Today we are talking about exercising our faith in God even when it is difficult.

You may click here for today’s passage which is Matthew 16:21-26


Today we continue our series, “Figuring Out Faith,” in which we are taking phrases from the hymn, “Come Thou Fount,” and looking at them through the lens of Peter’s life. Peter was one of the close friends and followers of Jesus and an important leader in the early Christian church.

Last week the phrase was, “Praise the mount,” and we said that the mount was God’s unchanging love which gives us confidence in our calling to praise God in the presence of others. Today we are focusing on the phrase, “I’m fixed upon it.” We are fixed, steady, on the mount of God’s unchanging love.

I’m fixed. I’m steady because God is always committed to me. The world may change, but God does not.

My Personal Story of Shaky Ground

I want to start with a personal story. I’ve held back on telling this story for almost 8 years now, just waiting for the right moment to tell it.

The story starts in mid-2011. Barb and I were living in Memphis, Tennessee. Our second child was only two months old. 

Me? I was on a business trip 545 miles away and I was lying on my back in an emergency room in Dallas, Texas as the medical staff was cutting the shirt off my body, trying to figure out if I had or was having a heart attack because I had lost consciousness during a conversation with coworkers. I fell directly onto the floor, suffered a concussion, and was in very bad shape.

Let me assure you of this: I survived. After six months of tests, the doctors and specialists found nothing wrong structurally with my heart or anything else. They suggested dehydration, stress, or this or that—something fixable, nothing permanent. 

Now, I promise you that these rails around me were here before I got here. They are not custom-made for me. Relax. I’m in very good health based on my annual physical that I had 7 weeks ago.

We moved to Memphis 5 years prior to start a church, which we did. A few weeks before moving, my dad died of a heart attack. To make ends meet for our family and the church, I worked two other jobs. Barb and I were starting a family.

The stress was high. The church work was hard. My theological beliefs were changing. I felt conflicted and had little peace. I knew I was on the verge of burnout, and I knew it was best for me to resign from the church, which I did.

Barb and I didn’t know what would be next. We trusted God the best we knew how. 

We began attending a great, presbyterian church in Memphis. Through new friendships in that church, I got an opportunity to work at a local startup software company, which I’ve mentioned a few times.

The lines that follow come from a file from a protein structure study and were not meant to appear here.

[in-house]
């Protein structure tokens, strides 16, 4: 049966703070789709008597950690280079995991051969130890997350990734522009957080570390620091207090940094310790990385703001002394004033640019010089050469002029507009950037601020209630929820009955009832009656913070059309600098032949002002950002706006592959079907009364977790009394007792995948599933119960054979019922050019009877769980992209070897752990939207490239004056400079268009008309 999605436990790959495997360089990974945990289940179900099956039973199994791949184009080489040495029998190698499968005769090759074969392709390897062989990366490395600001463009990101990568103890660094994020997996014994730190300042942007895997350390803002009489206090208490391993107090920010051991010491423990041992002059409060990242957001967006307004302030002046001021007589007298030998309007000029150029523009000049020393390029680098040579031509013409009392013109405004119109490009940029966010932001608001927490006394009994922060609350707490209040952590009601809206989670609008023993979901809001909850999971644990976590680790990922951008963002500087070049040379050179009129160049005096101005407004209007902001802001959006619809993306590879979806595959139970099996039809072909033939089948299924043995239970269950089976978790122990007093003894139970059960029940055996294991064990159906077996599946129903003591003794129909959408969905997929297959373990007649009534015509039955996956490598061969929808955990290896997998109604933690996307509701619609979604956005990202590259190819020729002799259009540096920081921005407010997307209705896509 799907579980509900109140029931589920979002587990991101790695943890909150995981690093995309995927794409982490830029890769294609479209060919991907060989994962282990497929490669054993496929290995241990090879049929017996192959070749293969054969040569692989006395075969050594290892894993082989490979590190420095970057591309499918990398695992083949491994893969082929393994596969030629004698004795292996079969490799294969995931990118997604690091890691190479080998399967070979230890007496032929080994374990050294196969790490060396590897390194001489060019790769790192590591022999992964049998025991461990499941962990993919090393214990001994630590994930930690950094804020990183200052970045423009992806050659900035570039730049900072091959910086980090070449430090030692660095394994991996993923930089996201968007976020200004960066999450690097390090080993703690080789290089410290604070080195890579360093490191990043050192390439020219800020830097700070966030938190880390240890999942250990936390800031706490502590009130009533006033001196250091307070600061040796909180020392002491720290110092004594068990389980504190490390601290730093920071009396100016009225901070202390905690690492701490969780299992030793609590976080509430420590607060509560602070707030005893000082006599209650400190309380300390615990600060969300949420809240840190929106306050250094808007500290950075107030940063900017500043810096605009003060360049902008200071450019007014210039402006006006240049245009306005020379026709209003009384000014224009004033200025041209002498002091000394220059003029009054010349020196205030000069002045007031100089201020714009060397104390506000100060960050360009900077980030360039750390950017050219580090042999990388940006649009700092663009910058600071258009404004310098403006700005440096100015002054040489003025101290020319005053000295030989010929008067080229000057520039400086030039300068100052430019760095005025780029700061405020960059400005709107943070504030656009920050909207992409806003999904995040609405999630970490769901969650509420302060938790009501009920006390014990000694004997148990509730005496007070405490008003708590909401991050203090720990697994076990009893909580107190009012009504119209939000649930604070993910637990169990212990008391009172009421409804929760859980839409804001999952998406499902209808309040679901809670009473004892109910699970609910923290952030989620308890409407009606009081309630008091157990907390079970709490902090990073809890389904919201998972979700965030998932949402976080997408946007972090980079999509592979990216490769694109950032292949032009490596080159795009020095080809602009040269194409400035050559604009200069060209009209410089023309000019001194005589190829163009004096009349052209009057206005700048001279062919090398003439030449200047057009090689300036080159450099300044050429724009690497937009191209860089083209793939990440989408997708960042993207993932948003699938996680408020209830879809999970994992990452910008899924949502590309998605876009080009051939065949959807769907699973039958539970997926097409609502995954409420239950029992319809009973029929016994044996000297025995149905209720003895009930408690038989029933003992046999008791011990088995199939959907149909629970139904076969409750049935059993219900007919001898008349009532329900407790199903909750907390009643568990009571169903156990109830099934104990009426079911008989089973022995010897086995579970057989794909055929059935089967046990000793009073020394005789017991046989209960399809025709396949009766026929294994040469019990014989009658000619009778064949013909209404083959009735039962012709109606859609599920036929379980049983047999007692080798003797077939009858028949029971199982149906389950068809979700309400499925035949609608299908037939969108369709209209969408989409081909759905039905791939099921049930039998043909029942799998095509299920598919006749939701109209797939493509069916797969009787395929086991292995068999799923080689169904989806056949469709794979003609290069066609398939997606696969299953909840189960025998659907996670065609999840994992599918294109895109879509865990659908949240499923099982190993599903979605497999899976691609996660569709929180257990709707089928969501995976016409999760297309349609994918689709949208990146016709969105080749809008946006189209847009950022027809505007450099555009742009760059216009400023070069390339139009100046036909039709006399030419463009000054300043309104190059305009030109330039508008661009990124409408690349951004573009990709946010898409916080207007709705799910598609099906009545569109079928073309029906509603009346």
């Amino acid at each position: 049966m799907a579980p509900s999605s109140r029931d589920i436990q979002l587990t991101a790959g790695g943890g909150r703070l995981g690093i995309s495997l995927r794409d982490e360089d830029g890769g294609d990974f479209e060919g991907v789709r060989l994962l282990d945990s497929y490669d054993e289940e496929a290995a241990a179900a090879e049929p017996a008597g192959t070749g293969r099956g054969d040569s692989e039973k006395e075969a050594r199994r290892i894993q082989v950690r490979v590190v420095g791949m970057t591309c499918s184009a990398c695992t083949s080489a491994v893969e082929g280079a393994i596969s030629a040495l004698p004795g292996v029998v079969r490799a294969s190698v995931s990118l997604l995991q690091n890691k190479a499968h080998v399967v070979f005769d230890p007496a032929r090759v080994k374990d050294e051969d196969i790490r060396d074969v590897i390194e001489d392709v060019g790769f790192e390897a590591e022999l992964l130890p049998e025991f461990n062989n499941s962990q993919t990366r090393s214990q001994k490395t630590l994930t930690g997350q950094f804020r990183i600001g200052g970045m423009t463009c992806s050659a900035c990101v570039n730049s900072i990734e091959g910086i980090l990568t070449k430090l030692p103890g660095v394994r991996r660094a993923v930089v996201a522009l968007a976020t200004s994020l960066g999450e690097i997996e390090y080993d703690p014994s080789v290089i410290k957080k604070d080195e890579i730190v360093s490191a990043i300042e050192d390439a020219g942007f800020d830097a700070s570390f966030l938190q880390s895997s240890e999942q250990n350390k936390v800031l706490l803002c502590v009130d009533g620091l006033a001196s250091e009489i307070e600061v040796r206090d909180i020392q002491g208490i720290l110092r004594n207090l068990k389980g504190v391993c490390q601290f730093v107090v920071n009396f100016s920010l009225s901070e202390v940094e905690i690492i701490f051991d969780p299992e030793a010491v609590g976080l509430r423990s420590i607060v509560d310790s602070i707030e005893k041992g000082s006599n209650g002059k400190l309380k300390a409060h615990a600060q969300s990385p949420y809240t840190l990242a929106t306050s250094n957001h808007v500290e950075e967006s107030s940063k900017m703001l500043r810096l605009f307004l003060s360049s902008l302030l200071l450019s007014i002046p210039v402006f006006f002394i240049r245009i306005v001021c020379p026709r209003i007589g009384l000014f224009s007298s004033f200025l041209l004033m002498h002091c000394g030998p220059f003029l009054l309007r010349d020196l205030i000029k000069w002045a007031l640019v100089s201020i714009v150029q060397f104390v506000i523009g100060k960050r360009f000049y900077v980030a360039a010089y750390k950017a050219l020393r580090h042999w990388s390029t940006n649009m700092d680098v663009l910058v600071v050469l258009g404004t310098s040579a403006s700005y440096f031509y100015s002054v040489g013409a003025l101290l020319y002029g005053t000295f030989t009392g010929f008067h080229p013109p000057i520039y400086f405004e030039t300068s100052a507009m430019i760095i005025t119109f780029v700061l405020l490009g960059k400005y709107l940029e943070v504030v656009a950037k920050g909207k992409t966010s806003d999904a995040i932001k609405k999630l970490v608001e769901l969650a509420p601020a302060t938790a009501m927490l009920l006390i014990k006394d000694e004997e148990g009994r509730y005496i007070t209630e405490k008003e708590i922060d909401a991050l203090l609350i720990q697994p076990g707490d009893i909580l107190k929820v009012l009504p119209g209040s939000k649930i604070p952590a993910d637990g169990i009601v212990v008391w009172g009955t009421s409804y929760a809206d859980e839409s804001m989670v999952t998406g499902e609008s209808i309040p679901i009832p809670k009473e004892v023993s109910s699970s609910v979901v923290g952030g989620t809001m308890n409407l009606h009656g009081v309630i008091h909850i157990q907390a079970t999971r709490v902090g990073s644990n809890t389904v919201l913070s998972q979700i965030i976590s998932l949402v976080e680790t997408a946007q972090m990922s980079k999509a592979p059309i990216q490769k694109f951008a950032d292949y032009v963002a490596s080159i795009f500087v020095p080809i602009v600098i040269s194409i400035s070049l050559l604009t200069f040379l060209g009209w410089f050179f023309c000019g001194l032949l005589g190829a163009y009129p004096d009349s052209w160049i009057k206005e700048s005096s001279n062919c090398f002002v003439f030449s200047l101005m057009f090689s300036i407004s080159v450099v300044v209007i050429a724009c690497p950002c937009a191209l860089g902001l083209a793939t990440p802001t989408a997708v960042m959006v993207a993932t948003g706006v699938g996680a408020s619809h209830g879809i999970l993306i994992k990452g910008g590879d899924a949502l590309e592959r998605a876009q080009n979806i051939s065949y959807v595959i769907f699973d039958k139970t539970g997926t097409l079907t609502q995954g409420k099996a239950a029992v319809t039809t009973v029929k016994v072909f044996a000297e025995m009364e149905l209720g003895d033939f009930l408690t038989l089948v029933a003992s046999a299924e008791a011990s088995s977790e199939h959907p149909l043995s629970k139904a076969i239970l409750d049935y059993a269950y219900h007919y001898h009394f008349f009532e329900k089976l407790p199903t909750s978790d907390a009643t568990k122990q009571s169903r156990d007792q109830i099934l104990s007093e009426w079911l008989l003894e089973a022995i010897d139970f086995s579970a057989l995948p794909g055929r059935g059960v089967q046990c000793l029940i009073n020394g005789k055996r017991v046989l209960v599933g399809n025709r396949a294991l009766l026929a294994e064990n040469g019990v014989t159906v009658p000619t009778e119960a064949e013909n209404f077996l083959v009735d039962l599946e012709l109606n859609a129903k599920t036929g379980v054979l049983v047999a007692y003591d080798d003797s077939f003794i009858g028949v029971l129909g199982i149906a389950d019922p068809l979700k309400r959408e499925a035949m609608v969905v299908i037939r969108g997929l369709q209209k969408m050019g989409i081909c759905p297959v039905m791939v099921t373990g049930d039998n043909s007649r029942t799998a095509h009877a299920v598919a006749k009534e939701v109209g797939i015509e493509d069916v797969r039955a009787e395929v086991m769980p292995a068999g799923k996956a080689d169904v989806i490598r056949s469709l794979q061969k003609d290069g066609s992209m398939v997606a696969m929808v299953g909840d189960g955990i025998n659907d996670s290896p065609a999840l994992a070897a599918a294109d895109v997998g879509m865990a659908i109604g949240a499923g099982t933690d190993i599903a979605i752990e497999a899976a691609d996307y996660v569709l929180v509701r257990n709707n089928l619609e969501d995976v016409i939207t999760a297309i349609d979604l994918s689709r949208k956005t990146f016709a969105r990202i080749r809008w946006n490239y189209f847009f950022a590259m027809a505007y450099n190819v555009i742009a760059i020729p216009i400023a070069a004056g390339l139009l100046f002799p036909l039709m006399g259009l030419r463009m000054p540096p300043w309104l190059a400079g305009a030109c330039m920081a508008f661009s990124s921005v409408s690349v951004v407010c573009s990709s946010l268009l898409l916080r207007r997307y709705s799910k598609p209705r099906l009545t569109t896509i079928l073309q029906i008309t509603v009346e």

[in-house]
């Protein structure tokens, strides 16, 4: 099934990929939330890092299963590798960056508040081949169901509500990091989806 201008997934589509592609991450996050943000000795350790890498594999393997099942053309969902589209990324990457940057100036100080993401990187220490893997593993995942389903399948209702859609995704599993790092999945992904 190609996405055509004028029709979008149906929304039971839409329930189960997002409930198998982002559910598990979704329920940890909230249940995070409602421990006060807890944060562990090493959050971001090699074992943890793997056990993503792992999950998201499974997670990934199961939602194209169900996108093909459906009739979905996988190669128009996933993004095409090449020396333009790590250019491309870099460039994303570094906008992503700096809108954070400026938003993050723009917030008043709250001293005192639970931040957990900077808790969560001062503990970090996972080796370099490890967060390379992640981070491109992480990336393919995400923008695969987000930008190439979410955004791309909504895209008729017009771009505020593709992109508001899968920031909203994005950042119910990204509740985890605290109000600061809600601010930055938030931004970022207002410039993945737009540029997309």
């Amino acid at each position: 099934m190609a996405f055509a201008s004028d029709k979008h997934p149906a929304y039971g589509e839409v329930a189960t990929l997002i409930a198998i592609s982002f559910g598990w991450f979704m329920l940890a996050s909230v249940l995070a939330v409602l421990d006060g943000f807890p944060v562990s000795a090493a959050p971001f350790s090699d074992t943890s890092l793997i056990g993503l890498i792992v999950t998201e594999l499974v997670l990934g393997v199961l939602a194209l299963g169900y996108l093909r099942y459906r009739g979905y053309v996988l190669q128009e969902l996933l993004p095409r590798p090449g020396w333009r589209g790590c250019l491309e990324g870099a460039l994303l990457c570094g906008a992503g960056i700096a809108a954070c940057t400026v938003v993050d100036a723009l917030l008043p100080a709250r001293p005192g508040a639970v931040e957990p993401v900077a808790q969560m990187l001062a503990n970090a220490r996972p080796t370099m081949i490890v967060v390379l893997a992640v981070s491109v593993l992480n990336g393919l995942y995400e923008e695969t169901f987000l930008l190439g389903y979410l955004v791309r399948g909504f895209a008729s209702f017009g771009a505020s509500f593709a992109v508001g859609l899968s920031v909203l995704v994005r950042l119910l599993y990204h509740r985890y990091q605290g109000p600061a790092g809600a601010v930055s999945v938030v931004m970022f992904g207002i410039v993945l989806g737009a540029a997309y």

Within 6 months, I felt so much better physically and mentally. The church was feeding me spiritually. I enjoyed the challenges of my new job and took on added responsibilities. The company promoted me to manager and after our acquisition by a publicly traded company, my job changed. I thrived in this new way of working and living.

It felt like all the hard work and trust was being rewarded. Instead of 3 jobs, I only had 1! I had more time with my family, was serving in our church, and helping our pastors. Barb and I were enjoying a great small group together.

I was serving as pulpit supply around Memphis and my spiritual life was positive and growing. I was praising the mount of God’s unchanging love.

I would have said, “I am fixed upon it.” On that business trip, I arrived in our Dallas, Texas office at 9:05 am with 12 hours of work meetings ahead of me, and at 9:12 am I dropped like a sack of potatoes. 

I woke up with a coworker holding my head in place and praying to the Lord for me. 

Every time I opened and closed my eyes, I lost consciousness again. What’s happening? I don’t understand.

Eyes open. Eyes close. Darkness. 

Parkland Hospital, Dallas

Really, God? 

My kids. Barb.

I opened my eyes, and a first responder was there, and I mumbled, “What?” and he said, “It’s your heart.” I said, “Sure.” I realized at that moment, as I looked into the fluorescent lights, that I had zero control over the outcome of my life. I closed my eyes and went back to darkness.

Opened my eyes and woke up in the parking lot on a gurney.

I closed them and opened them and then woke up in the ambulance.

Then I woke up hooked up to an IV and other lines in the emergency room and people tugging at my clothes and cutting my shirt off of me and explaining what they were doing as if I had a memory. They wanted to stick sticky things all over my body to monitor every organ possible. Meanwhile, my head felt like it had had a date with Mike Tyson.

Seminary. A pastor. Planted a church. Trying to mentor and pour into these young professionals in Dallas and Memphis. None of it titled the scales one way or the other.

God, are you here?

Understanding the Faith inside Peter’s Statement

I grew up in a small, country Baptist church. Pastor Mike would preach through books of the bible, sentence by sentence. And for 18 months he preached through the gospel of Matthew, and when he came to this passage, I thought Peter was the dumbest guy on the block. 

Jesus is always right. I was young in my life and in my faith. Jesus is always right. No questions asked. Peter was foreign to me. How could you even talk or even allow yourself to think the way Peter was thinking?  

But if you rack up enough life experience, you begin to see it, don’t you? I’m with Peter. “Jesus, how dare you ever think you can show up in my life and choose a course of action that would affect me like this.” God forbid it!

How many of you want to say this morning, “Yeah, what Peter said?”

Sometimes me and God have not been on speaking terms. Sometimes I have just left the room. You know what I’m talking about. You know those conversations you have with someone where you just take a deep breath, slap your knees and say, “Whelp!” and just get up and leave the room. Same with God. 

I’m just telling the truth because I’m fixed on the mount of God’s unchanging love. I can say all of this and know God loves me, is proud of me, and holds me close to his heart. I change. My feelings change. God is always good and gracious.

Later that night, my head began to clear. I was able to talk to Barb on the phone, which was a huge comfort. My friend, Haley, who was in HR, was there with me for hours.